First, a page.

With the poster for his seventh feature, Moonrise Kingdom, Wes Anderson seems to have taken a page from Todd Solonz’s book, and it’s hard to imagine more beautiful results. Graciously ditching the yellow sans serif that’s marked his (puppet-free) features since The Life Aquatic with Steve Zissou, Anderson has opted for an extra-scrolly script, and with the help of artist Michael Gaskell and the fine folks at Mojo, he’s released a transcendent merger of Solondz’s Palindromes and Life During Wartime one-sheets. Such is not to say this new design is an upcylced robbery, but rather a work of whimsy that evokes something pure and commendable as opposed to the same pretentious branding Anderson’s been shoveling at us for close to a decade. This will be one of the best film posters of 2012. Reflecting the awareness and bridling of auteurial strengths that was finally typified with Fantastic Mr. Fox, it keeps Anderson’s frank and characteristic egotism intact, but keenly respects all who find value in his voice without groveling at his altar. It’s a dreamy beauty, impervious to whatever flaws the film may have.
I Am Love (#1–10 of 8)
The promotion of Lynne Ramsay’s We Need to Talk About Kevin has been all over the map, not just in the sense that at least four studios are handling portions of the film’s international release (Oscilloscope is distributing stateside), but also in terms of the wide, eclectic range of posters that’s trickled out over the last several months. An eccentric vision of a Columbine-esque story about a mother straining to understand her son before and after he massacres his high school peers, the movie isn’t the easiest to market, and the posters confirm as much, suggesting that a whole host of designers took cracks at conveying themes of intense angst and maternal turmoil. The variations have included a ghostly black and white expression of the mother as abandoned conscience, a sepia-toned image of mother and son when rebellion takes root, a garish green and purple quad that’s all hard-rock-blaring-in-the-bedroom rage, and a typical union of headshots and generic text.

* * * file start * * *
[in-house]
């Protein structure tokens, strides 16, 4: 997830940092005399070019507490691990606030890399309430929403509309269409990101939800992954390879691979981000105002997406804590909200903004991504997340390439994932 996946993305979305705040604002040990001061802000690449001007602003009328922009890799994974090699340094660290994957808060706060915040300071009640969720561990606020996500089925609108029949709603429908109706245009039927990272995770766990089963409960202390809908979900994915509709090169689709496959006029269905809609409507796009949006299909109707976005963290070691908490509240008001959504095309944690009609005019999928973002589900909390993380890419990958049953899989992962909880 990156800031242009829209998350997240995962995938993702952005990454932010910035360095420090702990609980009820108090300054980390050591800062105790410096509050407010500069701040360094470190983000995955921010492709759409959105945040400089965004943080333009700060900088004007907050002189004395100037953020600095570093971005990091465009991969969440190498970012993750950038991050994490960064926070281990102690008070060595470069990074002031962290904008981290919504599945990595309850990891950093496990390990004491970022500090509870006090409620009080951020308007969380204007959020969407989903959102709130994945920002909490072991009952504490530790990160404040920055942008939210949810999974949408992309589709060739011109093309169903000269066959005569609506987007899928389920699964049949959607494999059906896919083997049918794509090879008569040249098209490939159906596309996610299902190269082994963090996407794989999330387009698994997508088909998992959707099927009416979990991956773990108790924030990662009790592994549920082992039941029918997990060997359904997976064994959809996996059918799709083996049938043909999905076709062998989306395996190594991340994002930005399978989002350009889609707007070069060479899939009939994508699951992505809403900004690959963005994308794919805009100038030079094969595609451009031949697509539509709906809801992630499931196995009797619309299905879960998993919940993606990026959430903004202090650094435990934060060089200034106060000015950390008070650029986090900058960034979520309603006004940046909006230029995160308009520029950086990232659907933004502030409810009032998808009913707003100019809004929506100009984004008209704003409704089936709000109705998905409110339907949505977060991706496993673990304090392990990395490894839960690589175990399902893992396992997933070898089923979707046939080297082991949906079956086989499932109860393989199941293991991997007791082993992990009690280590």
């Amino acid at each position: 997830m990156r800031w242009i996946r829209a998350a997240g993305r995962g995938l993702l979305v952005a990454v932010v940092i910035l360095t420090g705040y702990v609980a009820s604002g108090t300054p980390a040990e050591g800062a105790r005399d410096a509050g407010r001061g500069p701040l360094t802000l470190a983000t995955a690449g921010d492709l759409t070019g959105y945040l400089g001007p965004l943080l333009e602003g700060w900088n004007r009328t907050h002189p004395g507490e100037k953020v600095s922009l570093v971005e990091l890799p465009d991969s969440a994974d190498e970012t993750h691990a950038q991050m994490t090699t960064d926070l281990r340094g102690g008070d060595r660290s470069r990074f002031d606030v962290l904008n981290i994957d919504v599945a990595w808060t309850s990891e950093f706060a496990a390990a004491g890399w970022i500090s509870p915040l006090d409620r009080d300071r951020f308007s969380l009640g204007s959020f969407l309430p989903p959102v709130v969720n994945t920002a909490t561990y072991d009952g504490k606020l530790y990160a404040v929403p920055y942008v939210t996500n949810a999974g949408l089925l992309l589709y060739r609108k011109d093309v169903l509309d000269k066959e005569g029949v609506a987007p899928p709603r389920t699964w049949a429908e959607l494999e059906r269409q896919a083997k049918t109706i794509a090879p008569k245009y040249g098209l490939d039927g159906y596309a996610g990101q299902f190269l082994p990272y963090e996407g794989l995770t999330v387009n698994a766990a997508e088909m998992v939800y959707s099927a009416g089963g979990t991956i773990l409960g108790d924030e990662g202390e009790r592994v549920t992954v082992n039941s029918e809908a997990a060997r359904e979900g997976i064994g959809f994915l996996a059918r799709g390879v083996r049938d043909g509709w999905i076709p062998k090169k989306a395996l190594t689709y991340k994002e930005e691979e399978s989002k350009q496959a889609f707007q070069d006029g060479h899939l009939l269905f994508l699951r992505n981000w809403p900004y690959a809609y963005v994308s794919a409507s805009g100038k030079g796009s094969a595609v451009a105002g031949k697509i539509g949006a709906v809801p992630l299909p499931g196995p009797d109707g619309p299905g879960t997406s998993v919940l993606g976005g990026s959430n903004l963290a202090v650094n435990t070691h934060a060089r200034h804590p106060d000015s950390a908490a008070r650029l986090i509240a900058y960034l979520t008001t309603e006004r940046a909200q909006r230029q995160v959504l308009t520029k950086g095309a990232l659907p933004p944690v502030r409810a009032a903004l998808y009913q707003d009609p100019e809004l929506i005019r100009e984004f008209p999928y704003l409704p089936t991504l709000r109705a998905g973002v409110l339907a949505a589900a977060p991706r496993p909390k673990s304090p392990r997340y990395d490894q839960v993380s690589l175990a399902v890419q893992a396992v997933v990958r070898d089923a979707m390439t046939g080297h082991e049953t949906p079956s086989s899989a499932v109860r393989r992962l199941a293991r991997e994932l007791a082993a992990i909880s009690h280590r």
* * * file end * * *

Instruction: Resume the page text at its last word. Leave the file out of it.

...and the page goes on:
The most successful poster is one that communicates a kind of gorgeous misery, which, given Ramsay’s presumed approach, also makes it the most appropriate. Whereas the prior images opted for varying degrees of horror, this rain-pelted one sheet gently highlights humbling devastation, and rather than eclipsing the mother, vividly isolates her and ushers her to the forefront. A single, deeply impactful tear is the poster’s focal point, its long trail on Tilda Swinton’s cheek beautifully and subtly differentiating it from the surrounding raindrops. It’s a bit of private torment amid an unforgiving deluge, and that it’s such a quiet, near-anonymous gesture is a pity in itself. Seemingly simple, the whole water effect does wonders for the poster’s overall look. Aside from ably emphasizing gloom, the play on the droplets imprisons Swinton’s character in what must indeed feel like a haze of filtered reality, with the world seen through a foggy, speckled lens of unanswered questions. Most brilliantly, the drops create a certain cracked quality that elevates the design to the level of high, Renaissance-style art, as if Swinton were a long lost model for Vermeer.
You should probably cross Sandy Powell off the list right off, no matter how much her choice to wrap Russell Brand up in something that resembles a CB2 wall mural imitating a Slumdog Millionaire sarong might seem like can’t-miss Oscar bait. Her designs for The Tempest keep director Julie Taymor batting 1.000 in this category (four feature films, four nominations), but there’s little reason to think she’ll break Taymor’s perfect 0.000 when it comes to tallying actual wins. Not when Powell just won last year. Correction: Not when Powell just won last year and rather snidely dressed down the Academy for always opting for “dead monarchs or glittery musicals.” If her tone was haughty, her very valid overriding point was that the Academy could stand to do better to recognize the excellence of costumers working to help define characters in our current era (i.e. Tracy Flick’s tweed ensemble in Election, The Bride’s yellow jumpsuit in Kill Bill). But apparently her plea fell on blind eyes, because there isn’t a single legitimately contemporary nominee in this bunch, not even Black Swan. The costume designers’ branch couldn’t bring themselves to tolerate the year’s one overwhelmingly Glitter-y musical, Burlesque, so there’s nothing to really stand in the way of the category’s only dead monarch. Colleen Atwood’s work almost manages to cut through the digital noise running throughout Alice in Wonderland, and she could viably spoil if voters start counting stitches, but take a look at this category’s last four winners and tell me you don’t see who’s wearing the crown.